The 24-hour arcade area, Jebaileyland, also returned in spectacular fashion with arcade cabinets, racing machines, and rhythm games. The addition of a punch-testing machine was a big hit, and it always had a crowd of people around it. Jebaileyland also featured a smaller stage for some of the side tournaments, like Street Fighter III: Third Strike and Virtua Fighter 5: Ultimate Showdown. Also, a BYOC (bring your own controller) area gave players a space to set up and play every kind of game imaginable. While I did miss some of the more obscure titles from Jebaileyland in previous years, like Fist of the North Star, it was hard to call the area anything but a success.
Probably the best thing I can say about CEO 2022 is that it felt like nothing had changed at all. Other than everyone wearing masks, everything felt exactly the same. People in general were just happy to be there playing games, watching high-level play, and enjoying the camaraderie that makes the FGC the best gaming community around (in my opinion, anyway). Look no further than the unbelievably exciting Rock Paper Scissors tournament (aptly titled “Janken Ashura”) for proof of that. This wasn’t just felt by attendees, but by high-level players as well.
What did the pros have to say?
Fighting game pro NYChrisG said, right after winning the Ultimate Marvel vs. Capcom 3 event, that the past few years have been rough for everybody. He continued by saying CEO 2022 had been amazing, and that he was happy to see people wanting to connect and interact with each other again. CEO, he said, is where he made his name, and he will always be there to support the event — it’s come a long way. But winning doesn’t hurt either (and he isn’t wrong), he said.
Kizzie Kay of Panda Global echoed much of the same sentiments. Offline is very important for the FGC, and he was thrilled that events like CEO are on their way back. He also noted that offline events for the FGC should be the standard. It’s a statement shared by Apology Man, who we also got to speak with, fresh off his new sponsorship with Red Bull which began that very weekend. He stated that, despite the massive improvements playing fighting games online have gone through recently, online can never capture the same competitive energy as offline. He does appreciate that players are able to practice better than ever thanks to rollback netcode, though. According to him, online or off, the strongest players will always stand above the rest.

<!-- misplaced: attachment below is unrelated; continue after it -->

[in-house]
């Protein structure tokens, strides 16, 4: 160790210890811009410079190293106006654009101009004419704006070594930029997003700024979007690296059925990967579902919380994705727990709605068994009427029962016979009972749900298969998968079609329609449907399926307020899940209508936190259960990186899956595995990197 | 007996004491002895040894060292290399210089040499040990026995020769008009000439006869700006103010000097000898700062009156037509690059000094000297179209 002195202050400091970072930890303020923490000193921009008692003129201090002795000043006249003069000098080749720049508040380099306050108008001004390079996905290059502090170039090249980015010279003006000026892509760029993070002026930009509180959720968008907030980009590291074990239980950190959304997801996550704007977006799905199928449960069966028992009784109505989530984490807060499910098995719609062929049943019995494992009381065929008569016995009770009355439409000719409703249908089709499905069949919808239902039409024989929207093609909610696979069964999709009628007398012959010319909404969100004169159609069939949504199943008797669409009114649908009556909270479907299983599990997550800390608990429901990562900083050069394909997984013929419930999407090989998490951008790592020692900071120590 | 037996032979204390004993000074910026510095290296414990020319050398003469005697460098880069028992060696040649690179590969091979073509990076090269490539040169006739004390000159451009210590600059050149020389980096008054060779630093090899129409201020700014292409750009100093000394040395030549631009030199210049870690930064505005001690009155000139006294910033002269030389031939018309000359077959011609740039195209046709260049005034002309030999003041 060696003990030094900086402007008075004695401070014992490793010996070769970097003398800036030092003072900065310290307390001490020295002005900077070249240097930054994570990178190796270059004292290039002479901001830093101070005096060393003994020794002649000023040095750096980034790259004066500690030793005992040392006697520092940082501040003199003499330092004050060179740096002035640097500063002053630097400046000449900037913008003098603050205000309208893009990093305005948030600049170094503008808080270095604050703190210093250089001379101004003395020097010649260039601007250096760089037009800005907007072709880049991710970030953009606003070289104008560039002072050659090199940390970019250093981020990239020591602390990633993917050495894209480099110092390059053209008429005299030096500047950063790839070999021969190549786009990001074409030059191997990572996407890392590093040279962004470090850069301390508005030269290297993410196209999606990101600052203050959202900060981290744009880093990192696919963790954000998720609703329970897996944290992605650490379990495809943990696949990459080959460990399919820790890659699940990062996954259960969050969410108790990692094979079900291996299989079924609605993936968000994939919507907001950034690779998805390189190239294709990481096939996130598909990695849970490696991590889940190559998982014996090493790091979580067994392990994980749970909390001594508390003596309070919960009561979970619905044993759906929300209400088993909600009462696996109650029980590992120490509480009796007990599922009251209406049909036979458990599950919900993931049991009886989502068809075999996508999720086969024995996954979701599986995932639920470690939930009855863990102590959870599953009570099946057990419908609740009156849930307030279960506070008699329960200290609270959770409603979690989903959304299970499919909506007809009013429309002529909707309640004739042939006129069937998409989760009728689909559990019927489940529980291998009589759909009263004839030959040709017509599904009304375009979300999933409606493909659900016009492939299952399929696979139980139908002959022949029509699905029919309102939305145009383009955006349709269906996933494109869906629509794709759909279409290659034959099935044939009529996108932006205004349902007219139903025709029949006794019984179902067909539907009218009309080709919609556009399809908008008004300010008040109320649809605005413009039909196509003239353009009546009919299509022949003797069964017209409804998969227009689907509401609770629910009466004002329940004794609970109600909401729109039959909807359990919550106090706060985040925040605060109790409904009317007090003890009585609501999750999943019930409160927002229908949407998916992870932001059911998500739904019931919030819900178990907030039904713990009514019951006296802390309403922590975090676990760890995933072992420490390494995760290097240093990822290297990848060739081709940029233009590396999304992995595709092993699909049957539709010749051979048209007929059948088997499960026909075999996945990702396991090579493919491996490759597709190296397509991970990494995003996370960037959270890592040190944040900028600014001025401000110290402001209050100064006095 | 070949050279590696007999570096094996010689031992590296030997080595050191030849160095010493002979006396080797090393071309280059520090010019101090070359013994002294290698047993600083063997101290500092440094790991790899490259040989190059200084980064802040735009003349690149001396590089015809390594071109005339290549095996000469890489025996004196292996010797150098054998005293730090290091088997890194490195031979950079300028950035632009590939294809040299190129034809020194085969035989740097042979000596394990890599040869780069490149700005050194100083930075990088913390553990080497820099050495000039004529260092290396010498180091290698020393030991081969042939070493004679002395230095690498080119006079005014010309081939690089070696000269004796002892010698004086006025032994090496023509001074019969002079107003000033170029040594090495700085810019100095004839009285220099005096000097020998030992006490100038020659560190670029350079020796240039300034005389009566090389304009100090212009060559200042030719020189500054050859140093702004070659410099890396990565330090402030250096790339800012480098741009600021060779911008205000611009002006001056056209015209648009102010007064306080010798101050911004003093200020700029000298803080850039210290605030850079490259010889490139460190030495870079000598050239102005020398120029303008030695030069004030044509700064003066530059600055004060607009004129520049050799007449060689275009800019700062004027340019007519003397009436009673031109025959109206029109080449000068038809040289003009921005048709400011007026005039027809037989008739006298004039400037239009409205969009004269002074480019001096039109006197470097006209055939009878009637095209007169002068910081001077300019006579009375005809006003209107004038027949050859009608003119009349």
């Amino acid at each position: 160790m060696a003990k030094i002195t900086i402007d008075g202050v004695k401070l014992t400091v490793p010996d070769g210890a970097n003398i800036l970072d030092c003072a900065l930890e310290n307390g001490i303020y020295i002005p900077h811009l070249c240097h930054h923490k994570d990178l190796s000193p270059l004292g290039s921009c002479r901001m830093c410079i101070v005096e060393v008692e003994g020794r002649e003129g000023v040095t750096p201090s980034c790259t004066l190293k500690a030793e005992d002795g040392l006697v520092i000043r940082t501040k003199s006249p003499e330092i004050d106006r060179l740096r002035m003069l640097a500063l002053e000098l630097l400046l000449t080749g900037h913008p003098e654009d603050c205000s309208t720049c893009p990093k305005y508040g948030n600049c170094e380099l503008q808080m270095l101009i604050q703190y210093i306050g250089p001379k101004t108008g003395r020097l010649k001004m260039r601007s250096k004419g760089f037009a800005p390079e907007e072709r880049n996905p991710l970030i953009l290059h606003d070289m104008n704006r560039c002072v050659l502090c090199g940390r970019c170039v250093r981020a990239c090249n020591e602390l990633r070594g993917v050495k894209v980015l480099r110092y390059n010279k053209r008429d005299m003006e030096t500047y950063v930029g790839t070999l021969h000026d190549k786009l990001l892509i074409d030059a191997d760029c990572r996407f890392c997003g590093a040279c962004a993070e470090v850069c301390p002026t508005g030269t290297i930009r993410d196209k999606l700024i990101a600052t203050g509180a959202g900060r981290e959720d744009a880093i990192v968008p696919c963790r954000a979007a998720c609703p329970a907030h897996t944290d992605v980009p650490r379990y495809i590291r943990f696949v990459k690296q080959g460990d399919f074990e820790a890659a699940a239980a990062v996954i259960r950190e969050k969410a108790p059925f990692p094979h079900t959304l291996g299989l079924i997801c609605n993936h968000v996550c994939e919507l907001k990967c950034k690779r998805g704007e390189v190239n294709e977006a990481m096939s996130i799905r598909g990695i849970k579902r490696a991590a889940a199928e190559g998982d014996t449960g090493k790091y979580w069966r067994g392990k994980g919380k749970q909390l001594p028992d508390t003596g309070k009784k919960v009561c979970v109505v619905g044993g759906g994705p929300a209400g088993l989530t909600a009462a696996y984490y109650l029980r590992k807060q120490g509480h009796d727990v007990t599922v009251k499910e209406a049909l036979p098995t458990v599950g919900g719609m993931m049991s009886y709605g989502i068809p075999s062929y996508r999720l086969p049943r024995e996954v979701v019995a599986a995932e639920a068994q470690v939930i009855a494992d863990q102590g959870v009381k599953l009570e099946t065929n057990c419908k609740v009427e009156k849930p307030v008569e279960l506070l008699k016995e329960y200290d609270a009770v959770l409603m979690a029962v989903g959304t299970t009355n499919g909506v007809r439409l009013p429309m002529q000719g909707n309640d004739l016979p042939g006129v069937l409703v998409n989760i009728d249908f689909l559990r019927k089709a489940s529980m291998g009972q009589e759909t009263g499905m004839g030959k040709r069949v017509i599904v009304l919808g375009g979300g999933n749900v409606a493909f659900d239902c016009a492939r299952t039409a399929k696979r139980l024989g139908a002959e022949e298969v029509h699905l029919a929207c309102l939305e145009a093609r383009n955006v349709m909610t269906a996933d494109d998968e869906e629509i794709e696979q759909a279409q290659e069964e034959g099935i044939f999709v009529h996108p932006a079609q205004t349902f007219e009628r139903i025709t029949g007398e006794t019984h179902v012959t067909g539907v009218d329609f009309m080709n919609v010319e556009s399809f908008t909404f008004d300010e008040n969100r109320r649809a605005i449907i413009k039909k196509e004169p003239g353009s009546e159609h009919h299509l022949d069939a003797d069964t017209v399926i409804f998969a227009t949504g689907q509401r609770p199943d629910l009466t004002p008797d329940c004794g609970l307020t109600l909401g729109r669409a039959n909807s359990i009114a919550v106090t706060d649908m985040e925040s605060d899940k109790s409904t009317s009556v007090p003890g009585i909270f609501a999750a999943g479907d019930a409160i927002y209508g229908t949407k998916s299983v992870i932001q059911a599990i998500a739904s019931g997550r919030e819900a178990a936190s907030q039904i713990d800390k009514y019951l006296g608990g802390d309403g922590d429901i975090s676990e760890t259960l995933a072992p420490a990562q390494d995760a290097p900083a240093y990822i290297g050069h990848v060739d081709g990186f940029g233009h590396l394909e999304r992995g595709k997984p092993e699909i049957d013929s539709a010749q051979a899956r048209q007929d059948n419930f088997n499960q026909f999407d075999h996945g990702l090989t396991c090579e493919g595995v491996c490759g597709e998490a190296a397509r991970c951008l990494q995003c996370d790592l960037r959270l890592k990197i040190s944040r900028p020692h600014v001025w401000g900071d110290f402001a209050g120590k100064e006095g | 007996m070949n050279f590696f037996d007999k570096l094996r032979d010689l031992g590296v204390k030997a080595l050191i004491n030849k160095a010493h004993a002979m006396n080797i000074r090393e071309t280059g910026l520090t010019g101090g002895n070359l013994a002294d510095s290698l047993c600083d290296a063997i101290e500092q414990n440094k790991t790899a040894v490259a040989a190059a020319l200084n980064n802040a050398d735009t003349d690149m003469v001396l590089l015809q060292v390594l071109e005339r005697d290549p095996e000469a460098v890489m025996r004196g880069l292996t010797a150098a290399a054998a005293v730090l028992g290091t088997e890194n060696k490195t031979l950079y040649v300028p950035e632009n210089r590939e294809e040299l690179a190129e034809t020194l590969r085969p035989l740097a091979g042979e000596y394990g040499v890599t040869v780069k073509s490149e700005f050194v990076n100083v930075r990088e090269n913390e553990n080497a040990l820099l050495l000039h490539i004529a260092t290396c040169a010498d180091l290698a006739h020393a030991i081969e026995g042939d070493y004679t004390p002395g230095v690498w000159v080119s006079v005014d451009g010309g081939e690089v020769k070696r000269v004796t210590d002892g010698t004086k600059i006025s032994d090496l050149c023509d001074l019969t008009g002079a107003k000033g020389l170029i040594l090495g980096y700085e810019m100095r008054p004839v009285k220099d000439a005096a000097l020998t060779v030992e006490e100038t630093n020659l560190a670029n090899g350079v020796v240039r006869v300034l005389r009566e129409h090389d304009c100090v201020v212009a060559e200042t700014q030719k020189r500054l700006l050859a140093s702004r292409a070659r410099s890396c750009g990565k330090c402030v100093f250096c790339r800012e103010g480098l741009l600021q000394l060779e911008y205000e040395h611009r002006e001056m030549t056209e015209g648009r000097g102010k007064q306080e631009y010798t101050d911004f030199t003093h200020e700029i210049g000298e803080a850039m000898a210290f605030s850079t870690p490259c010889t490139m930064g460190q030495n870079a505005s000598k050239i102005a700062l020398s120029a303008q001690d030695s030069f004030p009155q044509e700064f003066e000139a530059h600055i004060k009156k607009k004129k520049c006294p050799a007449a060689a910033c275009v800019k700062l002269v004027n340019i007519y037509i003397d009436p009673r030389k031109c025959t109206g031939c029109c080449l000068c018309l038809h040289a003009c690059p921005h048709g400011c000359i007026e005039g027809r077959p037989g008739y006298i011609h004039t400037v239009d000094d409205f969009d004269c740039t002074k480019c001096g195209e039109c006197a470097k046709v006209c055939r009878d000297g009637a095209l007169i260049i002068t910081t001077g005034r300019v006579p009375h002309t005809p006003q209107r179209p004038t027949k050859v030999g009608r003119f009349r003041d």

Apology Man ended his statement by saying the future of fighting games looks bright.
Parting words from the CEO of CEO
Last, but most certainly not least, after the event wrapped up and the wrestling ring was about to be taken down, we got to speak to the man of the hour himself, Alex Jebailey. While the rules in a post-quarantine reality are different, Jebailey stated that he and his team were about to run the event just fine. He mentioned that decisions about masks and vaccine requirements may have split some attendees, but the most important thing was to keep everyone safe. Jebailey felt confident that things will be back to the way they were before sooner than later, and that fighting games are coming back in a big way.
With exciting titles on the horizon, like Street Fighter 6, things really are looking bright for fighting games and the community behind them. Jebailey’s next big venture is CEOtaku in September, returning after a three-year hiatus. I’ll be there, and I definitely recommend checking it out if you’re in the Orlando area or are willing to travel.